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Imaging the World, Africa

Imaging the World, Africa aims to address the lack of access to diagnostic imaging services, especially in rural areas by training identified nurses and midwives in selected lower level health facilities to perform ultra-sounds.






Founding year


Organizational structure

Social Enterprise

Health focus

Maternal and Child Health, community

Actors Involved

Non-State, Other Sectors and State actors

Programme Focus

Service Delivery, Technology

Health System Function

Human Resources for Health, Products


Two thirds of the world’s population lack access to efficient diagnostic imaging. At least one ultrasound scan before 24 weeks of gestation for a pregnant woman is recommended for gestational age estimation, to improve detection of foetal anomalies and multiple pregnancies, and to improve a woman’s pregnancy experience (WHO 2016).


However, due to the inadequacy of human resources for health in low-income countries (radiologists, sonographers, technologists) and the infrastructure required for imaging systems, most rural pregnant mothers cannot access ultra sound services. Patients often need to travel long distances to access these services at district hospitals or urban centres, where imaging centres are often located.


Imaging the world thus ensures that rural pregnant women can access low cost obstetric ultra sound imaging at lower level health facilities, for birth planning and to rule out pregnancy complications.

“In Nawanyago Health Centre, 23% of mothers who have attended antenatal and had the scan have chosen to deliver from Kamuli Mission Hospital. Depending on the mothers’ conditions like how the placenta is lying, the mother is better prepared for normal delivery or C- section”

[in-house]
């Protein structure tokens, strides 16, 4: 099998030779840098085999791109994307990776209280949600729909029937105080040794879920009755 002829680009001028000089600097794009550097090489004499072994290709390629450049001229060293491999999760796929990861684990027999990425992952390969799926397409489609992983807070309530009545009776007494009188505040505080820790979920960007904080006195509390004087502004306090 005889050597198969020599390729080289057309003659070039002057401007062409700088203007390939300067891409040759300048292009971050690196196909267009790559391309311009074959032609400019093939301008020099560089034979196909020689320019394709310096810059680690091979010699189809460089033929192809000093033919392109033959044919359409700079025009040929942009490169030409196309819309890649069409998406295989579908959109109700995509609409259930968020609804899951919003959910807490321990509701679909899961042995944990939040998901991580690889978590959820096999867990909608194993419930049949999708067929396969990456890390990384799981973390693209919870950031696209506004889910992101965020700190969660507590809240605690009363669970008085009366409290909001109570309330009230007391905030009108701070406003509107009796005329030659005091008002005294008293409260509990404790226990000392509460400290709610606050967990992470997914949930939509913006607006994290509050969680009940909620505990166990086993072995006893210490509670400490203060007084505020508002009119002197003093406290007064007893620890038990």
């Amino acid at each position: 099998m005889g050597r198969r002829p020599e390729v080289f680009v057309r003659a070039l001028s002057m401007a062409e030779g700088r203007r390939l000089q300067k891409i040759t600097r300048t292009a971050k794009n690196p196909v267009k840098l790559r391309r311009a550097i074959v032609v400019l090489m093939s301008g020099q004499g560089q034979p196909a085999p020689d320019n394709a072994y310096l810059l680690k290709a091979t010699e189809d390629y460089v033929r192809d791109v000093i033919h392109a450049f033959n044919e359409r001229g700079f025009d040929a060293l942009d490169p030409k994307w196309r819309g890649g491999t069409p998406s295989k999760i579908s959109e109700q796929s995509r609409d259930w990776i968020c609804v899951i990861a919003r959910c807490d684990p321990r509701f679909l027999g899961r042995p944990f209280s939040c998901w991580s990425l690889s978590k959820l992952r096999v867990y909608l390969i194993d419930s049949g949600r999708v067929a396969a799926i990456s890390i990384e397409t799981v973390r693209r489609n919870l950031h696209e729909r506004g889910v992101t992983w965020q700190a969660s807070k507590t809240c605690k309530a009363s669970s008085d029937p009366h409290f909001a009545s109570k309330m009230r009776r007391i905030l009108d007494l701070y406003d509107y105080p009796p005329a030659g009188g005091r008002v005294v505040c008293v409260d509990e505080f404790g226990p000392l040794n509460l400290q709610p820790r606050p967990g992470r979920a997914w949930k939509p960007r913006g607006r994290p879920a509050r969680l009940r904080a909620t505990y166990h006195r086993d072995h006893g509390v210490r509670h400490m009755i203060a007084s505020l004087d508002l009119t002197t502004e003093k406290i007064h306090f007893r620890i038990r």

– – Dr Matovu Alphonse, Program officer, ITWA


The programme involves training identified nurses and midwives in selected lower level health facilities (HC III) to make ultrasound sweeps between specific land marks of the abdomen, to capture multiple clips that are compressed to a size of a still photo and uploaded over cell phone network to a secure system.


An accredited external reviewer (who may be in the country or abroad) receives the images for interpretation and a short report of the findings is sent via Short Message Service to the nurse/midwife’s cell phone.


The ultra sound cost is much lower than what is charged in the private health facilities. The pregnant women contribute 5,000 Shs, which is approximately five times lower than what would be paid in a private health facility. This is used to pay for consumables necessary for the ultrasound process like gel, electricity, and internet costs. The health facility staff are trained for 2 months, examined and supervised by expert radiologists.

“Most of the obstetric findings are normal but we sometimes find abnormalities such as the baby lying in a different position and other abnormalities. It has helped me determine which mothers can be retained here or give early referral to other facilities.”


– Carol Kwikiriza, Clinical Officer, Nyakatare HC III, Kanungu District

Over 200,000 scans have been performed over a period of 6 years, increasing antenatal visits by 70% in health centres employing the Imaging the World model. Twenty-three (23%) of the scans have identified pregnancy complications, which have resulted in specialized care that pregnant women might otherwise not have received.

There has been an increase in people seeking diagnostic care due to the closeness of the service to the communities and due to the low cost of the imaging services provided. There has also been an increase in male involvement in antenatal care for their wives due to the opportunity to see the foetus in the uterus.


It is possible to provide affordable ultra sound services in rural areas through task shifting, where lower level health worker cardres like nurses and midwives (who are often closest to pregnant women), are trained to take images and even interpret results. This can save the cost of hiring a sonographer in a low-resource setting. Integration of e-health in low-resource health care settings is feasible and it provides an opportunity to improve quality of care in these areas.

“Given all the advantages like early detection of complications and risks in pregnancy detected, it has helped mothers get referred on time and also attracted mothers to attend antenatal care.”


– Sande Moses, Clinical Officer, Nyamwegabira HC III, Kanungu District